Comedian James Adomian Remembers Huell Howser | KCET
Comedian James Adomian Remembers Huell Howser
Huell Howser died last night and there's never been a night I wished more I was in California.
For me, growing up in Los Angeles in the '90s, Huell Howser was the most consistently watchable entertainer on TV. I was more of a radio geek as a teenager, but Huell I watched whenever I got the chance. A lot of us did. And if you missed something, friends would swap stories of "California's Gold" and "Visiting" and his other shows on KCET, always lapsing into impressions of his awe-struck exclamations: "This is amazing!"
His voice is so familiar to me and so closely tied to his love of the state that it might as well be the voice of California itself in my mind. So when I got into sketch comedy I felt compelled to do an impression of Huell because he was such an innocent and joyful character to mimic, and it was fun to get to play him for a few minutes on stage.
Like a lot of us, I heard and re-told stories of real-life Huell Howser encounters. Friends had spotted Huell all over Southern California -- at the Hollywood farmer's market, at Whittier Narrows, at a historic hotel in Palm Springs. Huell eyewitnesses always re-tell their particular tale with a gleam in their eye, as an encounter with a mythological character. It seemed you had a 1 in 10 chance to meet Huell Howser if you grew up in California, but I never did. So I made up my own Huell stories and told them in-character on the Comedy Bang! Bang! podcast.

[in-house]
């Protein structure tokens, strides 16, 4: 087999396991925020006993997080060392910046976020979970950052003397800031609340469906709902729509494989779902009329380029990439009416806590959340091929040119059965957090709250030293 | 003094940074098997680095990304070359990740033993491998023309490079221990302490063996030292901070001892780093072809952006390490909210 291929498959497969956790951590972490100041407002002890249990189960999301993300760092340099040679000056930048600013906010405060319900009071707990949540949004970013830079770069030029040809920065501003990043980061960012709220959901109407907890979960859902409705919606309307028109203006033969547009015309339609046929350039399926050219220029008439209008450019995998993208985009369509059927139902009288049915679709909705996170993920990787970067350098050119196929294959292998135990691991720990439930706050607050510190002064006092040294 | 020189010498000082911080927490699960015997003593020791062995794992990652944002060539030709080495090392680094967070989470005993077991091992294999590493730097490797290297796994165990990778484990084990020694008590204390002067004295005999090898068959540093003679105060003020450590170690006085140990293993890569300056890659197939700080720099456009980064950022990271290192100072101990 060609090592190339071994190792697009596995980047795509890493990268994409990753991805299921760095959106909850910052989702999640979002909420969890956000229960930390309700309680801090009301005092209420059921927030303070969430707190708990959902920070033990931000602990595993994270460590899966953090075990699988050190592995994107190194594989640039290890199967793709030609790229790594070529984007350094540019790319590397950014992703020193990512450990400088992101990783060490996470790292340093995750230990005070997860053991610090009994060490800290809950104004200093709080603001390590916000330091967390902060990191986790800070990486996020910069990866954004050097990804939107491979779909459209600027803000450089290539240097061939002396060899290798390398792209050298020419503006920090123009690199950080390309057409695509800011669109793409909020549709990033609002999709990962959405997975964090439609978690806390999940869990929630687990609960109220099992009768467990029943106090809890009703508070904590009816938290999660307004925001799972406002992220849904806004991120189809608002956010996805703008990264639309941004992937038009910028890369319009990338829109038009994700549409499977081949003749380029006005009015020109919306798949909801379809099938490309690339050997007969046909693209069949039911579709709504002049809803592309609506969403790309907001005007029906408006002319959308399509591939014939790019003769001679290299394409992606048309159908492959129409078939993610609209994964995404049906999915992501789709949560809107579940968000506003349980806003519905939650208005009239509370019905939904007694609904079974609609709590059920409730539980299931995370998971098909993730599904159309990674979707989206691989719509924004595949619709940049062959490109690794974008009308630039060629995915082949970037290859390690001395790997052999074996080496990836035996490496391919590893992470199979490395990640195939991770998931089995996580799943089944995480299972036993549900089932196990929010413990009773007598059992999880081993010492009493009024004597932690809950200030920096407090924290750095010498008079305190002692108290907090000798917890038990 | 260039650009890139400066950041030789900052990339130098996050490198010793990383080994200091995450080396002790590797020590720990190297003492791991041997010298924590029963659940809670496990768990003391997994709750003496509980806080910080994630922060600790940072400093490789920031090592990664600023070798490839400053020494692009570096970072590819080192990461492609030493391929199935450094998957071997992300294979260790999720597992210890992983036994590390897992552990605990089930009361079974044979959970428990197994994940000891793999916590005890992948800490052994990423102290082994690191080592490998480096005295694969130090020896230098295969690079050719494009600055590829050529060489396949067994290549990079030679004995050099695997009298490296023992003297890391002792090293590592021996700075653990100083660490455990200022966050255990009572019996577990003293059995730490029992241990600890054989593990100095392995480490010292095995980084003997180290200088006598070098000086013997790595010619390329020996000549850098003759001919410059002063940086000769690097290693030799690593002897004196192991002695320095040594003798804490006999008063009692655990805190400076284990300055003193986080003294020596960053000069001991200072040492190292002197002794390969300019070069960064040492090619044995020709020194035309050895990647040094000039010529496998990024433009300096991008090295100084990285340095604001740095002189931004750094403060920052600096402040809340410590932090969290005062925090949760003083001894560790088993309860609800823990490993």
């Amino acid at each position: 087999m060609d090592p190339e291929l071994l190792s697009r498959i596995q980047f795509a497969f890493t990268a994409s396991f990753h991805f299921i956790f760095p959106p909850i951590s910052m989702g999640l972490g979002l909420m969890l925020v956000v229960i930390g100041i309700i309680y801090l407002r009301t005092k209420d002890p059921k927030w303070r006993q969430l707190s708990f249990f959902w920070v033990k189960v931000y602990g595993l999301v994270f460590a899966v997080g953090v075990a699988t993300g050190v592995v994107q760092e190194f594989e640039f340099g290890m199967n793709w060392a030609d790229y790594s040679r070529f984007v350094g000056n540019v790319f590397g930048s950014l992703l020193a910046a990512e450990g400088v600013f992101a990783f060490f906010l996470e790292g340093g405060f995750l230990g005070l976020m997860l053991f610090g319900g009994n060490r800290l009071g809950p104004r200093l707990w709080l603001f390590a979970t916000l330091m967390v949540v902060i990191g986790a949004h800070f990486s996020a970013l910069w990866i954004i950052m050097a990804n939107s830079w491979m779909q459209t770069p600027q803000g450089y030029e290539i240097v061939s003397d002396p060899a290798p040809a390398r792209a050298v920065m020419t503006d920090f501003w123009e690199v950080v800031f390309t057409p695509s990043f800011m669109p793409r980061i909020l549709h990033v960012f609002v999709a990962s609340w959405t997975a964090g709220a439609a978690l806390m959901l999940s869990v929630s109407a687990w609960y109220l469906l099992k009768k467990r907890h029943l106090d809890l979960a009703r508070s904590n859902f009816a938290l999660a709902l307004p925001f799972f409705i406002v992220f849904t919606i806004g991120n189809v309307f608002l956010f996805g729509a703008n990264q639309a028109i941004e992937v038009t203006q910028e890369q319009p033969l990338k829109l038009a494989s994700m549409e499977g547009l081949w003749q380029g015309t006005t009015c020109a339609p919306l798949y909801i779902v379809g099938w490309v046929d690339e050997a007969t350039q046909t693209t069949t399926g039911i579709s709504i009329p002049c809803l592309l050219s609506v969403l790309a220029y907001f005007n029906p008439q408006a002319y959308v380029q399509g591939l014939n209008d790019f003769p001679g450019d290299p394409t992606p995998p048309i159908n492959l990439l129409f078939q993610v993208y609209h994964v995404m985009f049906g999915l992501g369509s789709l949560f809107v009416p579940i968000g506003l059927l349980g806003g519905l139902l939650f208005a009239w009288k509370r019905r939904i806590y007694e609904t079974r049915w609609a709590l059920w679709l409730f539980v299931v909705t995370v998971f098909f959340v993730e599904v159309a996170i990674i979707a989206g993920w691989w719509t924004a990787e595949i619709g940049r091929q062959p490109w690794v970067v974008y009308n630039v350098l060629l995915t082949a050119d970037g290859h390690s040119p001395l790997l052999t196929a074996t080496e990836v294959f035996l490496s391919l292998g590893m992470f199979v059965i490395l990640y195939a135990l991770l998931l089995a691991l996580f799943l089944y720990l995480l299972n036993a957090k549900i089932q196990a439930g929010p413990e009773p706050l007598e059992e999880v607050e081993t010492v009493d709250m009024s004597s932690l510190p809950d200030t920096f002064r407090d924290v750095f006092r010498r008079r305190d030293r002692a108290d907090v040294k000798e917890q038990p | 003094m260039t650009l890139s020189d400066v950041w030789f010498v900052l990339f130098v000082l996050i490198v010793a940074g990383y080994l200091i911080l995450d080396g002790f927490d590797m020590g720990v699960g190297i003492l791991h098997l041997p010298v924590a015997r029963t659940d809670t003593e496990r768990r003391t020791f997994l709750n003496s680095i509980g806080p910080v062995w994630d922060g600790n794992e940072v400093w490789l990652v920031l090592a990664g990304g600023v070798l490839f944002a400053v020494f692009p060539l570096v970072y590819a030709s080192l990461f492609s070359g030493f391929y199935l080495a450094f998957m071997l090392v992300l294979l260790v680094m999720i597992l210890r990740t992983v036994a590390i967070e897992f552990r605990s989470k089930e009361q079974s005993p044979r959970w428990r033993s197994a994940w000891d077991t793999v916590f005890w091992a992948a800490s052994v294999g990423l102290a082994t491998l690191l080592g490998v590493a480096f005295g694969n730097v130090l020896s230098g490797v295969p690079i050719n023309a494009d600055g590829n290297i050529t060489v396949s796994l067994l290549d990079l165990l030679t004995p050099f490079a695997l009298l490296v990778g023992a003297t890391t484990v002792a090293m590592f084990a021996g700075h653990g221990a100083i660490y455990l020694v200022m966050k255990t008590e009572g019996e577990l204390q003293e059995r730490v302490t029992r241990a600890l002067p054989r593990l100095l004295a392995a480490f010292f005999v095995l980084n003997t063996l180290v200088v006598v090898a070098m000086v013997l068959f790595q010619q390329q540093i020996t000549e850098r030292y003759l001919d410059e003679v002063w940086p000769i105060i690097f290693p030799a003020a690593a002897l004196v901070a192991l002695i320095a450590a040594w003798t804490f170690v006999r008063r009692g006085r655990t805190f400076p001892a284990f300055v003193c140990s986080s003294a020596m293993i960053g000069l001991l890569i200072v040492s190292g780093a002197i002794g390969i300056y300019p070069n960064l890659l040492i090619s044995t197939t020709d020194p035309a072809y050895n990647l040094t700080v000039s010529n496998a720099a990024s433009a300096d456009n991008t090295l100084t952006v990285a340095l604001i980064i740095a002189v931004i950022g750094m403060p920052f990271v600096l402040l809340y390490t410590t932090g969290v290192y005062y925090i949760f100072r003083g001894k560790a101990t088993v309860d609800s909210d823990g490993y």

And then he called me on the phone.
I was at party when I got a call from a blocked number. A voice on the phone asked, "Is this James?" and I asked who was calling -- and his answer came booming back enthusiastically: "This is Huell Howser! I heard you been doin' an impression of me on the internet!"
For a moment I wondered if it was a friend pranking me, but instead of any cartoonish caricature, here was Huell, boisterous but now measured, self-aware and razor sharp. Oh no, he heard, he's angry, he's going to tell me to stop.
I remember locking myself in the bathroom so I could hear him as I fumbled for the right words. I told him clumsily that this was like taking a call from a fictional character, like Big Bird or Sherlock Holmes. His tone was gracious and vulnerable. "Well, I guess it must be pretty easy to do a dumb Southern accent!" -- an exclamation as always. I was floored. We laughed. He was right.
After a few minutes we were just talkin' -- comedy and California -- and talkin' with Huell Howser was so fun, even for five minutes. He knew a little about everything and had a story for every place I mentioned.
We talked about his PBS shows, which I watched a lot. I could watch Huell in any mood and with anybody. It's hard to pick a favorite episode.
There was the jojoba farm, where Huell introduced the episode standing in a pile of horse manure, "Well, folks, I guess I'm just standing in a big ol' pile of horse manure!" and marveled at the miracle of plant life from every angle. "Look at all this jojoba! And it's just growing out of the ground!"
There was the avocado farm, with an avocado-eatin' dog that fascinated Huell. And of course there's the one where Huell goes to Sacramento to visit the capitol building steps -- exhaustively confirming with the state trooper one of the definitive properties of stairs themselves: "So these steps go down and also back up?!?"